The Dot Calm Effect

June 18, 2007 by

Salil Deshpande at Bay Parnters sent me an interesting NYT article today about the recent downturn in the e-commerce market.

The article cites a key reason for the calming effect being the fatiguing “chore” it has become for online buyers to get the stuff they buy online.

Additionally, retailers seem to be gradually hiking their shipping costs for online purchases, making it even more expensive to get online purchases to your door.

Same-day delivery attacks both of these problems head on.

By replacing the fatigue of online shopping with the thrill of instant gratification, e-tailers can trumpet that they are once again the most exciting and convenient place to shop.

And by delivering products direct from store locations near the customer, e-tailers can actually REDUCE the cost of shipping to the consumer vs. typical expedited shipping rates.

Lower costs for shipping AND faster delivery? Now that’s nothing to be calm about : )


Sony makes its smartest move in 35 years…

June 4, 2007 by

Sony seems determined not to re-live the crushing defeat of Betamax v. VHS circa 1970-something.

In its latest bid to outmaneuver HD-DVD, Sony is reportedly cutting the price of its new model Blu-ray players by $100, a little less than 20% off the old $600 sticker price.

I think its a brilliant move. If nothing else, it demonstrates that Sony learned a valuable lesson from its first go around in the format wars: namely, price is king.

Betamax died largely on the fact that its recordable tapes were both shorter in length and considerably more expensive than those for VHS, making it pricier for consumers to record shows.

That coupled with a higher-priced player sealed the deal in the marketplace, even though Beta was obviously the superior technology. The battle was over before Sony could get its act together and make significant price cuts, thus killing Beta before it really had a chance to live.

Fast forward to present day and a Sony board room conversation that probably went something like this:

Sony Executive 1: “Instead of waiting for HD to eat our lunch, let’s cut Blu-ray’s price tag by 100 bucks and make Sony the affordable standard.”

Sony Executive 2: “But we’ll lose money on every unit!!”

Sony Executive 1: “Betamax.”

Sony Executive 2: “…$100 off, eh?”

Unless Sony was building in a monster margin, it seems fair to say they’ll be losing considerably on every new Blu-ray player sold. But you absolutely have to admire their tactics in historical context: it’s quite often that corporations pay lip service to the concept of learning from mistakes. Its exceptionally rare, however, that they actually do.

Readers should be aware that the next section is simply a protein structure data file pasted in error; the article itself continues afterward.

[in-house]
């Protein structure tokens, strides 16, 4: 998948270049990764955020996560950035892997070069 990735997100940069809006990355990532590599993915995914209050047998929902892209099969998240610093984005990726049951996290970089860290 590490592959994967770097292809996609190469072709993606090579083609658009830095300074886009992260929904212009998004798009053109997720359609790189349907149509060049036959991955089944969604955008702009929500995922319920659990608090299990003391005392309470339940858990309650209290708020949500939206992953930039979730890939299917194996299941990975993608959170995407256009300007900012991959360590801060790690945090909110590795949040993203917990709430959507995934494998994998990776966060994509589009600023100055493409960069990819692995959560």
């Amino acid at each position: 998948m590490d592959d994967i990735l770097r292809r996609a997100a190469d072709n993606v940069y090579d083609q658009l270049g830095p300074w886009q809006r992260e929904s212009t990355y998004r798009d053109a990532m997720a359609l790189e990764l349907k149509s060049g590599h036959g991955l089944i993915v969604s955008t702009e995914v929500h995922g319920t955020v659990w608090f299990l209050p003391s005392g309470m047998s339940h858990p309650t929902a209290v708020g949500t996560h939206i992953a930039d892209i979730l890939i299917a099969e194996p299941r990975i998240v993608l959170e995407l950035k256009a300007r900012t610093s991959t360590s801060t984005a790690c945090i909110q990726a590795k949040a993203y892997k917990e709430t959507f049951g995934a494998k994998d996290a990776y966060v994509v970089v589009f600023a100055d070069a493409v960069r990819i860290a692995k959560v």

Same Day Delivery, Mumbai-style

June 1, 2007 by

It turns out in India, same day delivery is alive and well, and has been so for over a century.

At lunchtime in downtown Mumbai, thousands of men called “Dabbawallas” — literally translated “meal-carrying men”  — scurry about the metropolis, delivering home-cooked meals to executives directly from the hands of their family members at home.

The old-world system, dating back to the era of English colonial rule, is made possible by simple color coding of boxes and a  low-tech supply chain consisting of light rail and dilapidated bicycles.

…oh, and they deliver 32,000 lunches per day…

Despite the absence of high technology routing and delivery mechanisms, errors are extremely rare, and when they do happen, are usually owed to colors rubbing off the boxes from years of reliable use.

My favorite quote from the article:

Says career dabbawalla Kondaji Chowdhury,”There is a service called FedEx that is similar to ours.”

I love it.  🙂


[thanks to Jason Crawford at Pelago for the article]

For your sweet tooth

April 4, 2007 by

LicketyShip’s same day delivery service was covered in Daily Candy today. Very cool little article describes what we do in 150 words better than I think we’ve ever described ourselves in 1000.

We may just hijack this article and make it our new executive summary : )

Launching me softly…

March 21, 2007 by

After a brief private alpha, we pulled back the curtains on our new product last night.

Owen Thomas from Business 2.0 got the jump on the product with the first review…

The “ShipIt” service, as we’ve been calling it, allows you to deliver your stuff in 4 hours, starting at $20. Customers have already been using it to:

  • Deliver bicycles, mini-fridges, and assorted furniture sold on Craigslist
  • Pickup tickets purchased on eBay
  • Pickup dry cleaning from the cleaners
  • Pickup wine from a nearby liquor store